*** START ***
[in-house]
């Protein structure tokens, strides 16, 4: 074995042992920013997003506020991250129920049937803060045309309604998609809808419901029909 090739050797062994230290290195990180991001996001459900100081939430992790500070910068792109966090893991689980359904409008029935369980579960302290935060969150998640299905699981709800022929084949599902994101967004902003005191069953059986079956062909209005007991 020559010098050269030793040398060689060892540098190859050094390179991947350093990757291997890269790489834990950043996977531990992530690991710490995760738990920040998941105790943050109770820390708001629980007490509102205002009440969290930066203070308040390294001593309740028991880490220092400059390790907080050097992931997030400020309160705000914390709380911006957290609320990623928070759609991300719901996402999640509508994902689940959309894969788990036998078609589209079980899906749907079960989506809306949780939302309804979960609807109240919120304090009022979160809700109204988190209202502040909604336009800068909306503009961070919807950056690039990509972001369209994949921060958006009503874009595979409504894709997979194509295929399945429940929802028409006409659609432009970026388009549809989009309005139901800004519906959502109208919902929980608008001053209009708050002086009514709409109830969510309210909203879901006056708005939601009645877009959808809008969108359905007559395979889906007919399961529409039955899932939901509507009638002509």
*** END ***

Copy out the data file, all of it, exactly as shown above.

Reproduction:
[in-house]
């Protein structure tokens, strides 16, 4: 074995042992920013997003506020991250129920049937803060045309309604998609809808419901029909 090739050797062994230290290195990180991001996001459900100081939430992790500070910068792109966090893991689980359904409008029935369980579960302290935060969150998640299905699981709800022929084949599902994101967004902003005191069953059986079956062909209005007991 020559010098050269030793040398060689060892540098190859050094390179991947350093990757291997890269790489834990950043996977531990992530690991710490995760738990920040998941105790943050109770820390708001629980007490509102205002009440969290930066203070308040390294001593309740028991880490220092400059390790907080050097992931997030400020309160705000914390709380911006957290609320990623928070759609991300719901996402999640509508994902689940959309894969788990036998078609589209079980899906749907079960989506809306949780939302309804979960609807109240919120304090009022979160809700109204988190209202502040909604336009800068909306503009961070919807950056690039990509972001369209994949921060958006009503874009595979409504894709997979194509295929399945429940929802028409006409659609432009970026388009549809989009309005139901800004519906959502109208919902929980608008001053209009708050002086009514709409109830969510309210909203879901006056708005939601009645877009959808809008969108359905007559395979889906007919399961529409039955899932939901509507009638002509």